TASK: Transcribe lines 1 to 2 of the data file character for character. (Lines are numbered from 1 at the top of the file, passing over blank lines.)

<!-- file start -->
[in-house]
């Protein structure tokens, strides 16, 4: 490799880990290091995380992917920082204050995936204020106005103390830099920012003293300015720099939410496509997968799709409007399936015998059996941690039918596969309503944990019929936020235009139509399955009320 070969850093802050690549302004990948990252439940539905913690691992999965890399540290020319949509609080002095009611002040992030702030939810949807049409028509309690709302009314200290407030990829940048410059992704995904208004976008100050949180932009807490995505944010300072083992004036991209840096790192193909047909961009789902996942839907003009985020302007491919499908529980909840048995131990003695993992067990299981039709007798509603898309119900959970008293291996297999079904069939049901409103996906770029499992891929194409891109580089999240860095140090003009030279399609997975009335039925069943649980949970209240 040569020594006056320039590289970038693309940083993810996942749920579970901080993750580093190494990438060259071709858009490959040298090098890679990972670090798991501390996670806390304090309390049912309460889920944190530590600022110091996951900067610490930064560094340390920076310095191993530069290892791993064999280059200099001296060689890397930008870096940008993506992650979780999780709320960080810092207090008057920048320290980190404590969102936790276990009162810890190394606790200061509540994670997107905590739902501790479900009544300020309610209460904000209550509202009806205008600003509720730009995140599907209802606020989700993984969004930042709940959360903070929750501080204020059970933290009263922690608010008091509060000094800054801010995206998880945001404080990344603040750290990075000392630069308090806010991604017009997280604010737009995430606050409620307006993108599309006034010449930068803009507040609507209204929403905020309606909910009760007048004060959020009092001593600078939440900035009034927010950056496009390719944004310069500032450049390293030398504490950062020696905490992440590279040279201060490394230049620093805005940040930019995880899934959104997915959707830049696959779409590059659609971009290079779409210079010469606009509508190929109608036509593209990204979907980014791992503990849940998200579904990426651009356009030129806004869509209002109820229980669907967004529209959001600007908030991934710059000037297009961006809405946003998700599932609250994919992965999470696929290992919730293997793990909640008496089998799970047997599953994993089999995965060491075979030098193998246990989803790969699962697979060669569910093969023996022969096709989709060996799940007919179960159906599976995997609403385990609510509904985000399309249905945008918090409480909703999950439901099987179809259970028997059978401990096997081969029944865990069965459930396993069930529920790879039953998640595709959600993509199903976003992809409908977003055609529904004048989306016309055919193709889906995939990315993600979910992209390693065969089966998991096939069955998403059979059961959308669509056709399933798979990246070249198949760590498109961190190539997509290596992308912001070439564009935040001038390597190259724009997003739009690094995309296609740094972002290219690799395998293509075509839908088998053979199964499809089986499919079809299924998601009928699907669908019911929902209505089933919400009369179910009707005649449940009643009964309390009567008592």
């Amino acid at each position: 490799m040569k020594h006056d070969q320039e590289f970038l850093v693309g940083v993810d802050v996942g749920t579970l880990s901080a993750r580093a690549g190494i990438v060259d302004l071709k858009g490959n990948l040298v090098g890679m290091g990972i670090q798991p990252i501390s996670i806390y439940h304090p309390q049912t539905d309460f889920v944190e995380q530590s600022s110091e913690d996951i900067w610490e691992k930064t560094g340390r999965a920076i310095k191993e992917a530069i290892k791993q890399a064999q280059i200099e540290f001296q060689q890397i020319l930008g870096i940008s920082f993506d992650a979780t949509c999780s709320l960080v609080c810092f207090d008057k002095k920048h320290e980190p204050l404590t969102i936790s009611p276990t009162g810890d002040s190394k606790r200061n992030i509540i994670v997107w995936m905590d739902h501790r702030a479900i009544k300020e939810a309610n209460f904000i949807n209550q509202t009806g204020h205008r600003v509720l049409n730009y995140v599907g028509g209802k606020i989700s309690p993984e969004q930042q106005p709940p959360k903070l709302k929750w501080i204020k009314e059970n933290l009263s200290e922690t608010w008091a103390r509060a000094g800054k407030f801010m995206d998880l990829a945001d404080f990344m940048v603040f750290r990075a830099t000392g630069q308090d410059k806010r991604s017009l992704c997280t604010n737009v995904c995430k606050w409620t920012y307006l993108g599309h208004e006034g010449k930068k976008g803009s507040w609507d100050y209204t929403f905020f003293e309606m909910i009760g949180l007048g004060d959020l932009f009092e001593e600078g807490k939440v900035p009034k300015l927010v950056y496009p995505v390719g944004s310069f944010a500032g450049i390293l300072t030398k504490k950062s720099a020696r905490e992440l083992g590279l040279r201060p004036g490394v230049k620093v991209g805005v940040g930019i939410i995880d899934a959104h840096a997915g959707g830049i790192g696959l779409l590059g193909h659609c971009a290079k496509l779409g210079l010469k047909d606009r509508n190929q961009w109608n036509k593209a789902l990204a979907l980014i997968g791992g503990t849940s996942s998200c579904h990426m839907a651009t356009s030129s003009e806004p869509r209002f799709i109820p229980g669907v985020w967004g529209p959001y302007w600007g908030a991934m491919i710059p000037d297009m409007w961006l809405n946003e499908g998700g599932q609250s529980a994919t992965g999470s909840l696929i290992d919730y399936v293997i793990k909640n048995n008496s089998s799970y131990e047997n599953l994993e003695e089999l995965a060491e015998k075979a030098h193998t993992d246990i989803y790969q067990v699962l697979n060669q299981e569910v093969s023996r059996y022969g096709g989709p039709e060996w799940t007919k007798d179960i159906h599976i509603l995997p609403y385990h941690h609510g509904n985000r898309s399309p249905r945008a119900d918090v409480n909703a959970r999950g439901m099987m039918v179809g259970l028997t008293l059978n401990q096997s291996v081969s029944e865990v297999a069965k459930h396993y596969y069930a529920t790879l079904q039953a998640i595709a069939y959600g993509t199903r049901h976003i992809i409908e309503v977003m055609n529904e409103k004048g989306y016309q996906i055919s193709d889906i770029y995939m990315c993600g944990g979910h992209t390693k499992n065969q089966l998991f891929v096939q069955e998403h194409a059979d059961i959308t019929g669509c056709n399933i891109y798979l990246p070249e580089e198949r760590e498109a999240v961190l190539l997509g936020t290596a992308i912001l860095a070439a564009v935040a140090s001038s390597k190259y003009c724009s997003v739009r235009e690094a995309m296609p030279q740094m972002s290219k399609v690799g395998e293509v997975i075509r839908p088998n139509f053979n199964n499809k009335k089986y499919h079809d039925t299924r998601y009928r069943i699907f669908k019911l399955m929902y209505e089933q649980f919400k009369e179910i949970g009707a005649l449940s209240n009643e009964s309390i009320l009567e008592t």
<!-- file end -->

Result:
[in-house]
């Protein structure tokens, strides 16, 4: 490799880990290091995380992917920082204050995936204020106005103390830099920012003293300015720099939410496509997968799709409007399936015998059996941690039918596969309503944990019929936020235009139509399955009320 070969850093802050690549302004990948990252439940539905913690691992999965890399540290020319949509609080002095009611002040992030702030939810949807049409028509309690709302009314200290407030990829940048410059992704995904208004976008100050949180932009807490995505944010300072083992004036991209840096790192193909047909961009789902996942839907003009985020302007491919499908529980909840048995131990003695993992067990299981039709007798509603898309119900959970008293291996297999079904069939049901409103996906770029499992891929194409891109580089999240860095140090003009030279399609997975009335039925069943649980949970209240 040569020594006056320039590289970038693309940083993810996942749920579970901080993750580093190494990438060259071709858009490959040298090098890679990972670090798991501390996670806390304090309390049912309460889920944190530590600022110091996951900067610490930064560094340390920076310095191993530069290892791993064999280059200099001296060689890397930008870096940008993506992650979780999780709320960080810092207090008057920048320290980190404590969102936790276990009162810890190394606790200061509540994670997107905590739902501790479900009544300020309610209460904000209550509202009806205008600003509720730009995140599907209802606020989700993984969004930042709940959360903070929750501080204020059970933290009263922690608010008091509060000094800054801010995206998880945001404080990344603040750290990075000392630069308090806010991604017009997280604010737009995430606050409620307006993108599309006034010449930068803009507040609507209204929403905020309606909910009760007048004060959020009092001593600078939440900035009034927010950056496009390719944004310069500032450049390293030398504490950062020696905490992440590279040279201060490394230049620093805005940040930019995880899934959104997915959707830049696959779409590059659609971009290079779409210079010469606009509508190929109608036509593209990204979907980014791992503990849940998200579904990426651009356009030129806004869509209002109820229980669907967004529209959001600007908030991934710059000037297009961006809405946003998700599932609250994919992965999470696929290992919730293997793990909640008496089998799970047997599953994993089999995965060491075979030098193998246990989803790969699962697979060669569910093969023996022969096709989709060996799940007919179960159906599976995997609403385990609510509904985000399309249905945008918090409480909703999950439901099987179809259970028997059978401990096997081969029944865990069965459930396993069930529920790879039953998640595709959600993509199903976003992809409908977003055609529904004048989306016309055919193709889906995939990315993600979910992209390693065969089966998991096939069955998403059979059961959308669509056709399933798979990246070249198949760590498109961190190539997509290596992308912001070439564009935040001038390597190259724009997003739009690094995309296609740094972002290219690799395998293509075509839908088998053979199964499809089986499919079809299924998601009928699907669908019911929902209505089933919400009369179910009707005649449940009643009964309390009567008592």